BENGHAZI, Libya – Calling his visit here “one of the most exciting and inspiring days of my life,” Sen. John McCain urged the U.S. to formally recognize the transitional – and largely unknown – Libyan rebel council.
McCain, the ranking Republican on the Senate Armed Services Committee and the most vociferous advocate on Capitol Hill for U.S. intervention in Libya, also was the most prominent American to visit the liberated east since the uprising here began in February. The Arizona senator received a jubilant welcome as residents waved American flags and cheered as he canvassed the downtown.
McCain said he was in Benghazi “to get an on-the-ground assessment of the situation.” He toured downtown Benghazi, which is covered with graffiti critical of Libyan leader Moammar Gadhafi, and met with wounded rebel fighters at a hospital and rebel leaders.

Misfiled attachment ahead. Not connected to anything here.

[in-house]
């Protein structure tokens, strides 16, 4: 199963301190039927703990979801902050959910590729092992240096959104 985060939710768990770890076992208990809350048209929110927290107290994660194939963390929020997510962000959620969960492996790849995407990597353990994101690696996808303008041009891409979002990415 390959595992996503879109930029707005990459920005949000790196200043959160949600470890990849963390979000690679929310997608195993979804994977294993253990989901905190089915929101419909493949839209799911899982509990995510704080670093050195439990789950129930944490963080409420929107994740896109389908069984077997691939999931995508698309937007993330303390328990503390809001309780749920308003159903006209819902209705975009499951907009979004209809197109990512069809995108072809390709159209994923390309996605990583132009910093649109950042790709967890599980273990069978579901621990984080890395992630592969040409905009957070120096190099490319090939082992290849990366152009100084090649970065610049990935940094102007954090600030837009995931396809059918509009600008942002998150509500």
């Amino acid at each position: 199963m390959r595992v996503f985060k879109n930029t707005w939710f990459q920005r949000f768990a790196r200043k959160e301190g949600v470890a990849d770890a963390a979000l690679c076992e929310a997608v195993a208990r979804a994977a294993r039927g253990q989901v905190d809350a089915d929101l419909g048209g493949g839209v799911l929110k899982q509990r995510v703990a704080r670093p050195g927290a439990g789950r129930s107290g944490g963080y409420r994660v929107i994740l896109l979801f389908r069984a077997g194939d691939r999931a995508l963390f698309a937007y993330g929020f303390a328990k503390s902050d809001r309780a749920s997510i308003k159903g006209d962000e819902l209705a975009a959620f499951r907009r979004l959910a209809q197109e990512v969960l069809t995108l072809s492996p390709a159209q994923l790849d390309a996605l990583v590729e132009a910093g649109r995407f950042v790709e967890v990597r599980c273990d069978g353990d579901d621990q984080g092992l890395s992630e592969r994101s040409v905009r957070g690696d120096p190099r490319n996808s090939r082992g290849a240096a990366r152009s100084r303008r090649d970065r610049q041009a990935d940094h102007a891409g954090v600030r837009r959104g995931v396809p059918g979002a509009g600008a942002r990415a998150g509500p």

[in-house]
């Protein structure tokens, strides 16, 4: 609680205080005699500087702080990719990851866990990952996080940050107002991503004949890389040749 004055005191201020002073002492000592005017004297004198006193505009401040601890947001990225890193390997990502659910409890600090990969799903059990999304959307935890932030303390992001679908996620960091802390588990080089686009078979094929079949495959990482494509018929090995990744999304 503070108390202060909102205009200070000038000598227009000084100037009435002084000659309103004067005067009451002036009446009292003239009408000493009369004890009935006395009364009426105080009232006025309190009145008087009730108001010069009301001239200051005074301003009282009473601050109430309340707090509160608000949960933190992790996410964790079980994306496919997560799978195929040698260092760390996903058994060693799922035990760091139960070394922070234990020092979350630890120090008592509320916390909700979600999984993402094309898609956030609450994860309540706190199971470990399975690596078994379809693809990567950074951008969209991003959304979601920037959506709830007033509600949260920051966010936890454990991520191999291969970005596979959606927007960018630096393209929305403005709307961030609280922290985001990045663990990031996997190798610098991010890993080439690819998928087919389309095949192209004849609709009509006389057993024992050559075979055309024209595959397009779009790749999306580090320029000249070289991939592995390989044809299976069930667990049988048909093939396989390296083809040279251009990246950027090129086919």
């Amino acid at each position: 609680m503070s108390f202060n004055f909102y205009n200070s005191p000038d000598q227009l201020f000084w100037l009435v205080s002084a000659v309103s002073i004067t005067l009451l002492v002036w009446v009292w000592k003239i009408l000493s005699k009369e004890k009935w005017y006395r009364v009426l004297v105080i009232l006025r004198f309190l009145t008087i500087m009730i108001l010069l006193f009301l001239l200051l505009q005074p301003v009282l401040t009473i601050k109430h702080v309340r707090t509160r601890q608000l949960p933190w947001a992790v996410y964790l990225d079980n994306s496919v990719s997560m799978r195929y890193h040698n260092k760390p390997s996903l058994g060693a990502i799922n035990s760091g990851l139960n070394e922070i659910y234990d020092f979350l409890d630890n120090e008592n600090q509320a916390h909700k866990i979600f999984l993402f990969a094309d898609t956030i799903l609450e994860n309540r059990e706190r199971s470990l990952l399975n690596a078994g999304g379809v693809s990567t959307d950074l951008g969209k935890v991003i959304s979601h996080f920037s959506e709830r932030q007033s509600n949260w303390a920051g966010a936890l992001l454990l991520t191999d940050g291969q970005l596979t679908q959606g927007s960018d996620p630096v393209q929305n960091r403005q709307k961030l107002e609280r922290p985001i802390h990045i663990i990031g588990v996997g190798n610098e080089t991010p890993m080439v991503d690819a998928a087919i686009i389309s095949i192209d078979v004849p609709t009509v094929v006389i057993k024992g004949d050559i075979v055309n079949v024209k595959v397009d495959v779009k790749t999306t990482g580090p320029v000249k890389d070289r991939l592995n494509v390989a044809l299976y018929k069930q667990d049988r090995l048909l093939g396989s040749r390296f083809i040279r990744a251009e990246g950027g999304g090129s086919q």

McCain’s support for the effort in Libya comes as consensus grows that the war here is becoming a stalemate.
Some believe that NATO intervention is prolonging a war that otherwise would have ended quickly with the rebels’ defeat, rather than the protracted conflict some fear.
Others, such as McCain, believe a stalemate will create a power vacuum that al-Qaida and other extremists groups could exploit. Therefore, the U.S. should do more, short of boots on the ground, McCain said.
“I fear a stalemate,” McCain said at a news conference.